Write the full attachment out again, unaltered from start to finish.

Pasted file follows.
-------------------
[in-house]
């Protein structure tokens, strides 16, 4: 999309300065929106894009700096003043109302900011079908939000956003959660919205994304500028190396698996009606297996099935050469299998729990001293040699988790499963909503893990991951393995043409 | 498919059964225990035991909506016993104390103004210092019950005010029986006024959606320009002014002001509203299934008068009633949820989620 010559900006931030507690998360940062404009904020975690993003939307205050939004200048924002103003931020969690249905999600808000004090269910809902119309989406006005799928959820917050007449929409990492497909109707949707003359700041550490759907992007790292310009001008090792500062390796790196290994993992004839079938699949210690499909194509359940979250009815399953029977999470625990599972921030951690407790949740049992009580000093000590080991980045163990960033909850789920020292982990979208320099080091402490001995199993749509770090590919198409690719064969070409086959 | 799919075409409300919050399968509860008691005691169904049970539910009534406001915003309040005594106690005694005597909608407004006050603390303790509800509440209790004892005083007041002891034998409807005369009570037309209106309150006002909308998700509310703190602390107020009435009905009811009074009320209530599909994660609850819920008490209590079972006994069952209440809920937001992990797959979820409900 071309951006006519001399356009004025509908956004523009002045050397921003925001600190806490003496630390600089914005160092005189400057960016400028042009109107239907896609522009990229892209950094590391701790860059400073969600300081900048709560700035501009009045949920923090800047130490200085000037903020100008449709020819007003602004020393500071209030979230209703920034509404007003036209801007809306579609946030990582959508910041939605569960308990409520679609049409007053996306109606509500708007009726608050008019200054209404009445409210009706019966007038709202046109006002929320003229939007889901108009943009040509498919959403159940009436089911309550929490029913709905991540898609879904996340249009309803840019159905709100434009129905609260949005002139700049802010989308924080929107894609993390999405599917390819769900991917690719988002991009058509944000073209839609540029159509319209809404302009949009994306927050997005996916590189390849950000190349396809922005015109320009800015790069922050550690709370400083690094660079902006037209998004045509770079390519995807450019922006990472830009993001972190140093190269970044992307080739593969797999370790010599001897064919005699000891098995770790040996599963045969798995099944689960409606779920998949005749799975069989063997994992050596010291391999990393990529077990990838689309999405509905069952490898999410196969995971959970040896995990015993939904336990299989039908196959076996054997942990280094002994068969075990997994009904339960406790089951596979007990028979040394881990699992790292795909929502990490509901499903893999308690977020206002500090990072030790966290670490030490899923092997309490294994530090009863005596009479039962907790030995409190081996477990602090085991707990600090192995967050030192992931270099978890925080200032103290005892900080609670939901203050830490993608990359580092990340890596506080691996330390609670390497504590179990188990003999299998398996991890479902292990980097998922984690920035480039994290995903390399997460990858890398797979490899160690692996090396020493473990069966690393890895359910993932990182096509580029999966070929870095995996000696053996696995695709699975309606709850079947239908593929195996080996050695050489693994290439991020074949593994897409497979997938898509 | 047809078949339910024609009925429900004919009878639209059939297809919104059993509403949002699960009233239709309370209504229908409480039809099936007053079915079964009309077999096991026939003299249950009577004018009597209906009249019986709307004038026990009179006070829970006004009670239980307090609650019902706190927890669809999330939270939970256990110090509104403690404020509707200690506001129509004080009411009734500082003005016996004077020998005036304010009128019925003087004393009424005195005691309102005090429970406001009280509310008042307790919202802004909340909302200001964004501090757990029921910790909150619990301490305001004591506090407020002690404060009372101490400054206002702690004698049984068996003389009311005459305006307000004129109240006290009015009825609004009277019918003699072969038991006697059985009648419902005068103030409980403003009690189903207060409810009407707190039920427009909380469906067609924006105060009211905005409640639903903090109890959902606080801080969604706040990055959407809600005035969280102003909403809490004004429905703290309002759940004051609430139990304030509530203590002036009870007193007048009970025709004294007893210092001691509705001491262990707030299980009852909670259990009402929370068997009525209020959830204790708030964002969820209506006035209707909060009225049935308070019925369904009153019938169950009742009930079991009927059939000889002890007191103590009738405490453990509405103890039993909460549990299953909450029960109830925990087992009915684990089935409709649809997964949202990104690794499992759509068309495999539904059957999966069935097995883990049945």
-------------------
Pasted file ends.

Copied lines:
[in-house]
């Protein structure tokens, strides 16, 4: 999309300065929106894009700096003043109302900011079908939000956003959660919205994304500028190396698996009606297996099935050469299998729990001293040699988790499963909503893990991951393995043409 | 498919059964225990035991909506016993104390103004210092019950005010029986006024959606320009002014002001509203299934008068009633949820989620 010559900006931030507690998360940062404009904020975690993003939307205050939004200048924002103003931020969690249905999600808000004090269910809902119309989406006005799928959820917050007449929409990492497909109707949707003359700041550490759907992007790292310009001008090792500062390796790196290994993992004839079938699949210690499909194509359940979250009815399953029977999470625990599972921030951690407790949740049992009580000093000590080991980045163990960033909850789920020292982990979208320099080091402490001995199993749509770090590919198409690719064969070409086959 | 799919075409409300919050399968509860008691005691169904049970539910009534406001915003309040005594106690005694005597909608407004006050603390303790509800509440209790004892005083007041002891034998409807005369009570037309209106309150006002909308998700509310703190602390107020009435009905009811009074009320209530599909994660609850819920008490209590079972006994069952209440809920937001992990797959979820409900 071309951006006519001399356009004025509908956004523009002045050397921003925001600190806490003496630390600089914005160092005189400057960016400028042009109107239907896609522009990229892209950094590391701790860059400073969600300081900048709560700035501009009045949920923090800047130490200085000037903020100008449709020819007003602004020393500071209030979230209703920034509404007003036209801007809306579609946030990582959508910041939605569960308990409520679609049409007053996306109606509500708007009726608050008019200054209404009445409210009706019966007038709202046109006002929320003229939007889901108009943009040509498919959403159940009436089911309550929490029913709905991540898609879904996340249009309803840019159905709100434009129905609260949005002139700049802010989308924080929107894609993390999405599917390819769900991917690719988002991009058509944000073209839609540029159509319209809404302009949009994306927050997005996916590189390849950000190349396809922005015109320009800015790069922050550690709370400083690094660079902006037209998004045509770079390519995807450019922006990472830009993001972190140093190269970044992307080739593969797999370790010599001897064919005699000891098995770790040996599963045969798995099944689960409606779920998949005749799975069989063997994992050596010291391999990393990529077990990838689309999405509905069952490898999410196969995971959970040896995990015993939904336990299989039908196959076996054997942990280094002994068969075990997994009904339960406790089951596979007990028979040394881990699992790292795909929502990490509901499903893999308690977020206002500090990072030790966290670490030490899923092997309490294994530090009863005596009479039962907790030995409190081996477990602090085991707990600090192995967050030192992931270099978890925080200032103290005892900080609670939901203050830490993608990359580092990340890596506080691996330390609670390497504590179990188990003999299998398996991890479902292990980097998922984690920035480039994290995903390399997460990858890398797979490899160690692996090396020493473990069966690393890895359910993932990182096509580029999966070929870095995996000696053996696995695709699975309606709850079947239908593929195996080996050695050489693994290439991020074949593994897409497979997938898509 | 047809078949339910024609009925429900004919009878639209059939297809919104059993509403949002699960009233239709309370209504229908409480039809099936007053079915079964009309077999096991026939003299249950009577004018009597209906009249019986709307004038026990009179006070829970006004009670239980307090609650019902706190927890669809999330939270939970256990110090509104403690404020509707200690506001129509004080009411009734500082003005016996004077020998005036304010009128019925003087004393009424005195005691309102005090429970406001009280509310008042307790919202802004909340909302200001964004501090757990029921910790909150619990301490305001004591506090407020002690404060009372101490400054206002702690004698049984068996003389009311005459305006307000004129109240006290009015009825609004009277019918003699072969038991006697059985009648419902005068103030409980403003009690189903207060409810009407707190039920427009909380469906067609924006105060009211905005409640639903903090109890959902606080801080969604706040990055959407809600005035969280102003909403809490004004429905703290309002759940004051609430139990304030509530203590002036009870007193007048009970025709004294007893210092001691509705001491262990707030299980009852909670259990009402929370068997009525209020959830204790708030964002969820209506006035209707909060009225049935308070019925369904009153019938169950009742009930079991009927059939000889002890007191103590009738405490453990509405103890039993909460549990299953909450029960109830925990087992009915684990089935409709649809997964949202990104690794499992759509068309495999539904059957999966069935097995883990049945």